"The tragic reality is that very few sustainable systems are designed or applied by those who hold power, and the reason for this is obvious and simple: to let people arrange their own food, energy and shelter is to lose economic and political control over them. We should cease to look to power structures, hierarchical systems, or governments to help us, and devise ways to help ourselves." - Bill Mollison

Friday, September 4, 2009

A Chill is in the Air!

We have been diligently preparing for fall and a big part of that involves the harvest and preservation of food still in the gardens. According to the notes I have taken over the years we have until sometime between the 15th and 25th of this month to harvest all tomatoes, peppers, tomatillos, eggplants, and other weather sensitive crops. Hard frost often creeps into the garden around early October but sometimes we get light frosts as early as mid September. After the 15th any tomatoes left on the vine, which will be less then half of them this year, will be picked to ripen indoors. Normally we only get about 30-40 percent of them to ripen on the vine so if only half are green that is good. Honestly though, most of the green tomatoes that we ripen indoors are every bit as good as the vine ripened ones and much easier to handle.


So we have started picking and canning the tomatoes as they ripen and yesterday I hauled in another batch for the next few days canning adventures...if I ever finish with the tomatillos. In the past we have always frozen our tomatoes but this year we are giving basic water bath canning a go...a first for us. So far so good as nothing has exploded or erupted! If all goes well we will end up with 20 quarts and 45 pints for soup and sauce. That's not going to make much of a dent in the tomato population this year so I suppose we will have to be creative with the rest. That makes my wife happy as she will have unlimited access to dried tomatoes this year...one of our favorite winter salad toppings.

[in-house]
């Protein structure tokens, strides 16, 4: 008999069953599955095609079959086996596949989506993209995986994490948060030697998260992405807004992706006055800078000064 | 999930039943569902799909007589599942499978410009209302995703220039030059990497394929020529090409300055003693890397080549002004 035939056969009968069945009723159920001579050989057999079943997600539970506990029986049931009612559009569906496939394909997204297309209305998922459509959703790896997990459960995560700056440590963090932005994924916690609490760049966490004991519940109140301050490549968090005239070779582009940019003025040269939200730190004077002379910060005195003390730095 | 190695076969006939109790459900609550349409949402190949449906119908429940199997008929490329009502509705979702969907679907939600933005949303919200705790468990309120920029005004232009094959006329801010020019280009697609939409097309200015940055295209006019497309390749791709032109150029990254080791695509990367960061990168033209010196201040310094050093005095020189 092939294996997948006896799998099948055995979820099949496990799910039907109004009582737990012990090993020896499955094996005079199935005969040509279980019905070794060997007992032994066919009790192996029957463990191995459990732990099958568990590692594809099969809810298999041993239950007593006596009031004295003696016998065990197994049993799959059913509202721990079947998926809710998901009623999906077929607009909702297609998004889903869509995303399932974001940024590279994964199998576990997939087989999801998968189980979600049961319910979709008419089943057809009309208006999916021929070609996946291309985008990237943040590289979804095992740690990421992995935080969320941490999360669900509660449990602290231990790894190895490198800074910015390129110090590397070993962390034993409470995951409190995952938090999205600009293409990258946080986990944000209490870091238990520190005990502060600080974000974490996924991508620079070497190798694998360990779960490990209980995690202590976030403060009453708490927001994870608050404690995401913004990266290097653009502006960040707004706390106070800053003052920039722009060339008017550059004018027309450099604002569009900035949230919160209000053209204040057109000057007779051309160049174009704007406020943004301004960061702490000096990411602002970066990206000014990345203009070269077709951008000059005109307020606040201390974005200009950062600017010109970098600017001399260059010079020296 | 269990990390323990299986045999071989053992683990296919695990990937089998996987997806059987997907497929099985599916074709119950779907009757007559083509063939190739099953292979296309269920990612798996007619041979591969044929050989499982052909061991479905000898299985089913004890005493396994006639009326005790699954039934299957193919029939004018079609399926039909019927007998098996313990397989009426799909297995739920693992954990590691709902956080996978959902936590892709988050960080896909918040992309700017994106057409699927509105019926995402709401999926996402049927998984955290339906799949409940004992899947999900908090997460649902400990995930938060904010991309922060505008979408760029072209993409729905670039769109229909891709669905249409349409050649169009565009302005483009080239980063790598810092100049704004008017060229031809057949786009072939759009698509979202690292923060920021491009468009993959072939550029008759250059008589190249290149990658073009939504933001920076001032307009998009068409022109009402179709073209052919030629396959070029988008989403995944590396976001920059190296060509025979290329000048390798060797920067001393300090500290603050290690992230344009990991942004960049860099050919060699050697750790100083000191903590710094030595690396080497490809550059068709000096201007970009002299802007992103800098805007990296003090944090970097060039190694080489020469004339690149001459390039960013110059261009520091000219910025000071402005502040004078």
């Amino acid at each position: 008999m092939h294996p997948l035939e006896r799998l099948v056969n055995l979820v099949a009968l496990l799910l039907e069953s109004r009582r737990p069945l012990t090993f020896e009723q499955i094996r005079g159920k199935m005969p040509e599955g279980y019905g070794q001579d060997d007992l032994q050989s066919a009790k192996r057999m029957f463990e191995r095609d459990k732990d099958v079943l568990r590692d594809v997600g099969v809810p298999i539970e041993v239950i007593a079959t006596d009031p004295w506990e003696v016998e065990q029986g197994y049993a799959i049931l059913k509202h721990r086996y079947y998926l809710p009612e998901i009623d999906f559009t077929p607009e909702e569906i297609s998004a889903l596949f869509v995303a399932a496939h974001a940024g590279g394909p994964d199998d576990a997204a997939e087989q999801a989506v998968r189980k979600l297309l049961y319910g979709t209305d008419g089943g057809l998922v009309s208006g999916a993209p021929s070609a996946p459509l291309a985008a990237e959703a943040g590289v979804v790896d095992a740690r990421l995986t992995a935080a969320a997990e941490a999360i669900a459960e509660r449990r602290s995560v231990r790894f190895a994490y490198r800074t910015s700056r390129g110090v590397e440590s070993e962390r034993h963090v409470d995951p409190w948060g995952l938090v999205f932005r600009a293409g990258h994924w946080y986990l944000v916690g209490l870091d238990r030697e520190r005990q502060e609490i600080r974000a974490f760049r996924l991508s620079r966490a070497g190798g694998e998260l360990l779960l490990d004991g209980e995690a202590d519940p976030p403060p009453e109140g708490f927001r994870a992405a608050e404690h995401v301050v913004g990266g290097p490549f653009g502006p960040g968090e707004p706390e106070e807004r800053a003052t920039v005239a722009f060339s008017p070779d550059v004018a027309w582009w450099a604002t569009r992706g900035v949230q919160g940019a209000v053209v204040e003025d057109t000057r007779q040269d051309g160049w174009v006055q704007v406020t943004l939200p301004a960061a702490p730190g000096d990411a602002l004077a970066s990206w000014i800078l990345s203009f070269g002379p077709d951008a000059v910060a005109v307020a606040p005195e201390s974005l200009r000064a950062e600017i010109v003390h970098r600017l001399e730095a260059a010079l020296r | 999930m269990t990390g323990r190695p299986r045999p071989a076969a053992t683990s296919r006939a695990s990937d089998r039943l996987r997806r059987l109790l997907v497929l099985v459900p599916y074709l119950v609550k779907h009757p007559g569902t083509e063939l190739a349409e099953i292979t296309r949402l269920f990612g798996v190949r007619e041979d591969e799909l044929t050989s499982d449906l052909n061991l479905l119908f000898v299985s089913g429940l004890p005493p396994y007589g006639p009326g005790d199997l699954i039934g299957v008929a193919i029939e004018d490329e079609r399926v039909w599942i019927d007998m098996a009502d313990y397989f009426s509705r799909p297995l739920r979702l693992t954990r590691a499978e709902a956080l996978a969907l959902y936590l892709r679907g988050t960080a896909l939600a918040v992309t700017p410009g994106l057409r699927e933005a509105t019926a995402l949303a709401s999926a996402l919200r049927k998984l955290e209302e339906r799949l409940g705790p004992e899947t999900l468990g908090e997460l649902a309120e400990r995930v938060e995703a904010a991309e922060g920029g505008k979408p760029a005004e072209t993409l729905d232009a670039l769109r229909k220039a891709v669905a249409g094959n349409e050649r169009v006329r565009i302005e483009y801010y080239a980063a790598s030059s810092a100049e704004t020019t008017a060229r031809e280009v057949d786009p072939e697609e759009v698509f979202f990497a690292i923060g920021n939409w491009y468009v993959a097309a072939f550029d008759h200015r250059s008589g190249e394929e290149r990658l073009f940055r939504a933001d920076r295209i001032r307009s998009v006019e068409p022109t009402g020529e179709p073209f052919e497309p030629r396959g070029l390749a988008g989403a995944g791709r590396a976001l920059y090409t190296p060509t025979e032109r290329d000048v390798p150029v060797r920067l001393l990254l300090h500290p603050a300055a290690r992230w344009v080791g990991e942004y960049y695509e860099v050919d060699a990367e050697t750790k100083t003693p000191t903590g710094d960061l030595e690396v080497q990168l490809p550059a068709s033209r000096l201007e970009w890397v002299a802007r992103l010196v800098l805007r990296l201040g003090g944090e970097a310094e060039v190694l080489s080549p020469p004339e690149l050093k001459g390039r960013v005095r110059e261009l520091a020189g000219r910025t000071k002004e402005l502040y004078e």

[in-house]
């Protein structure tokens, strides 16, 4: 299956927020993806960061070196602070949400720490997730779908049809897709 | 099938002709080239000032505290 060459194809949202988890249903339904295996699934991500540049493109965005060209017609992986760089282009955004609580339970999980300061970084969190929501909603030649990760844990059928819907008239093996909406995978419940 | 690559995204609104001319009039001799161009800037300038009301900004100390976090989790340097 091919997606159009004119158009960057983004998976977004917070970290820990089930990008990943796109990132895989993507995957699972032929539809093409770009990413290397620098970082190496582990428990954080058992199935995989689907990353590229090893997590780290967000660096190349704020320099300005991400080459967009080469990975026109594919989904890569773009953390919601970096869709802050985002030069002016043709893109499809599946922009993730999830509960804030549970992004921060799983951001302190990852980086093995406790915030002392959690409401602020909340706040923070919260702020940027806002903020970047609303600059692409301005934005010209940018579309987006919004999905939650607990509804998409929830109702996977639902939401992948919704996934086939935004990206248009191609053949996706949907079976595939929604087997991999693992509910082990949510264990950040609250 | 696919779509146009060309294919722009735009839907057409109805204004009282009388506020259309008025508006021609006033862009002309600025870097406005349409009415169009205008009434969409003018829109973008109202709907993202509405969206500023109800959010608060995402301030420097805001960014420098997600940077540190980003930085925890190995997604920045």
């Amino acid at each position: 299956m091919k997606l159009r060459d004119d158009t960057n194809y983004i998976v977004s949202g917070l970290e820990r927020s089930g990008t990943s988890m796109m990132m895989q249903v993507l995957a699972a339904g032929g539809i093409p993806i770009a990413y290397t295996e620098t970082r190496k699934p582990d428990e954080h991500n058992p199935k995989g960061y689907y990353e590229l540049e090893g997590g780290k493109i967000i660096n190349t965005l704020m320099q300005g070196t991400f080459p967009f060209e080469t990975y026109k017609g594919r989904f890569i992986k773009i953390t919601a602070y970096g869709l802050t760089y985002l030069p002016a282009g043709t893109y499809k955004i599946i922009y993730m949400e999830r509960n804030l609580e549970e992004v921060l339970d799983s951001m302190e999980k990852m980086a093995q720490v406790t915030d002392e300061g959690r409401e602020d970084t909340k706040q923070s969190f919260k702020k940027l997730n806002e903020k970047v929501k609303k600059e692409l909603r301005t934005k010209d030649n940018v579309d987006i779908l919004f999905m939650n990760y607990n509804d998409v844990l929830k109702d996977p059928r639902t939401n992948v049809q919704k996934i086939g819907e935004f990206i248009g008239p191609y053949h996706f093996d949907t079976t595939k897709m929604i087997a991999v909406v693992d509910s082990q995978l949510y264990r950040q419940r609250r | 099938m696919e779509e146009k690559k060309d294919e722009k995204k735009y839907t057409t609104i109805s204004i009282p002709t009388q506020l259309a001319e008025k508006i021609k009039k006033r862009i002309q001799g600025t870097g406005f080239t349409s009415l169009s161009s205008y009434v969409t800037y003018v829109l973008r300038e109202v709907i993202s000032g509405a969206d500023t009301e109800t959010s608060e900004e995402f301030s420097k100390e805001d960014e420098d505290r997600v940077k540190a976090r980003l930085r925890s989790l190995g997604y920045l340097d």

The other day someone was kind enough to explain the many benefits of owning a pressure canner to me, and I think she's right. Perhaps we will buy ourselves one for Christmas and have many more canning choices available to us next year.

A few of our canned goods sitting in the dungeon/root cellar

I grew a large variety of tomatoes this year with the hope of whittling down my favorites...unfortunately I like them all for various reasons. So next year I will probably continue with my usual "fly by the seat of my pants" method of gardening and just go by feel, and that usually means we plant everything.:)

Targinnie Red


Stefaneener said...

I like your plant choice idea. I keep asking myself, "Would you plant this again?" I don't always have a clear answer.

Welcome to the pressure canning club soon! It's lots of fun -- and I like flirting with danger.

Jo said...

Love your tomato photos. I've done a fair share of tomato canning the last few years, and really like Amish Paste for their fleshiness. I also like roma-type and San Marzano for ease of coring. They are easy to can whole and keep their shape fairly well in the jar, too.

Your blog is very inspiring! Thank you!

Granola Girl said...

Our pressure canner (23 quart Presto) is by far the best investment we have made in our voluntary simplicity and growing our own food. It cost 100 dollars out of my tax return and paid for itself within the first few months.

Not only can we now can soup readymade, but I don't worry as much about the exacting specifics with things like salsa, soup, and sauce due to how high the cooking temperature can be with a pressure canner. It is still important, but just not the same extent of worry.